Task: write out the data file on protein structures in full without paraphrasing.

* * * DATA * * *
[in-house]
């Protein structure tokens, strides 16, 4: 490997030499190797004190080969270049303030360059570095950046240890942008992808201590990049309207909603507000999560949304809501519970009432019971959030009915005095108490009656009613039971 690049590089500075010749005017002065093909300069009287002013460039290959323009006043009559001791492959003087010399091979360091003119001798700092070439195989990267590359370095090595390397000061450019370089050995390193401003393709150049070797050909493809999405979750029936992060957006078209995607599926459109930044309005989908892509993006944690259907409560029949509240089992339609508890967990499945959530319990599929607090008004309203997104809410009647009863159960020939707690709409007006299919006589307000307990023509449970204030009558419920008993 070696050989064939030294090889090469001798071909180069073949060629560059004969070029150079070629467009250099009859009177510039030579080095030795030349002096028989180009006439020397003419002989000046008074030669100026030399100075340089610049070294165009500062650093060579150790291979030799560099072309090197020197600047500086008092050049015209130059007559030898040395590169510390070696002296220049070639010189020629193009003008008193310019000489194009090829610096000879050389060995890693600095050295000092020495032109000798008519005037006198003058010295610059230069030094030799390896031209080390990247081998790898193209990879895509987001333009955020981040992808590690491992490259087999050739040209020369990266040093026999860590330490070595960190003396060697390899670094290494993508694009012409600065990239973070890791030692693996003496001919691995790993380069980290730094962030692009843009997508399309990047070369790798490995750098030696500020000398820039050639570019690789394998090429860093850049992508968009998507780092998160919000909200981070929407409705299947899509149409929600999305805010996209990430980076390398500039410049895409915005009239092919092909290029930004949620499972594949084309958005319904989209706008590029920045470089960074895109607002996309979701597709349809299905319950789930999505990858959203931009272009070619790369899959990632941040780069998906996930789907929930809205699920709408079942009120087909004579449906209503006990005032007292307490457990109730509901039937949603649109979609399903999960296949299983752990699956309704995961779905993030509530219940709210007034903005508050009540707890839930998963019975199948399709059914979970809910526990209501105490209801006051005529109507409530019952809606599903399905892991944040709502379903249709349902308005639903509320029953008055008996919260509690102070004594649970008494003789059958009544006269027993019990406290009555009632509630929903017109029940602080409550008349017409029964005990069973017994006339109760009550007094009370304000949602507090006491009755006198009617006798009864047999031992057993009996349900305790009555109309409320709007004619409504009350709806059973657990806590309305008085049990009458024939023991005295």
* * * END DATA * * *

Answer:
[in-house]
């Protein structure tokens, strides 16, 4: 490997030499190797004190080969270049303030360059570095950046240890942008992808201590990049309207909603507000999560949304809501519970009432019971959030009915005095108490009656009613039971 690049590089500075010749005017002065093909300069009287002013460039290959323009006043009559001791492959003087010399091979360091003119001798700092070439195989990267590359370095090595390397000061450019370089050995390193401003393709150049070797050909493809999405979750029936992060957006078209995607599926459109930044309005989908892509993006944690259907409560029949509240089992339609508890967990499945959530319990599929607090008004309203997104809410009647009863159960020939707690709409007006299919006589307000307990023509449970204030009558419920008993 070696050989064939030294090889090469001798071909180069073949060629560059004969070029150079070629467009250099009859009177510039030579080095030795030349002096028989180009006439020397003419002989000046008074030669100026030399100075340089610049070294165009500062650093060579150790291979030799560099072309090197020197600047500086008092050049015209130059007559030898040395590169510390070696002296220049070639010189020629193009003008008193310019000489194009090829610096000879050389060995890693600095050295000092020495032109000798008519005037006198003058010295610059230069030094030799390896031209080390990247081998790898193209990879895509987001333009955020981040992808590690491992490259087999050739040209020369990266040093026999860590330490070595960190003396060697390899670094290494993508694009012409600065990239973070890791030692693996003496001919691995790993380069980290730094962030692009843009997508399309990047070369790798490995750098030696500020000398820039050639570019690789394998090429860093850049992508968009998507780092998160919000909200981070929407409705299947899509149409929600999305805010996209990430980076390398500039410049895409915005009239092919092909290029930004949620499972594949084309958005319904989209706008590029920045470089960074895109607002996309979701597709349809299905319950789930999505990858959203931009272009070619790369899959990632941040780069998906996930789907929930809205699920709408079942009120087909004579449906209503006990005032007292307490457990109730509901039937949603649109979609399903999960296949299983752990699956309704995961779905993030509530219940709210007034903005508050009540707890839930998963019975199948399709059914979970809910526990209501105490209801006051005529109507409530019952809606599903399905892991944040709502379903249709349902308005639903509320029953008055008996919260509690102070004594649970008494003789059958009544006269027993019990406290009555009632509630929903017109029940602080409550008349017409029964005990069973017994006339109760009550007094009370304000949602507090006491009755006198009617006798009864047999031992057993009996349900305790009555109309409320709007004619409504009350709806059973657990806590309305008085049990009458024939023991005295």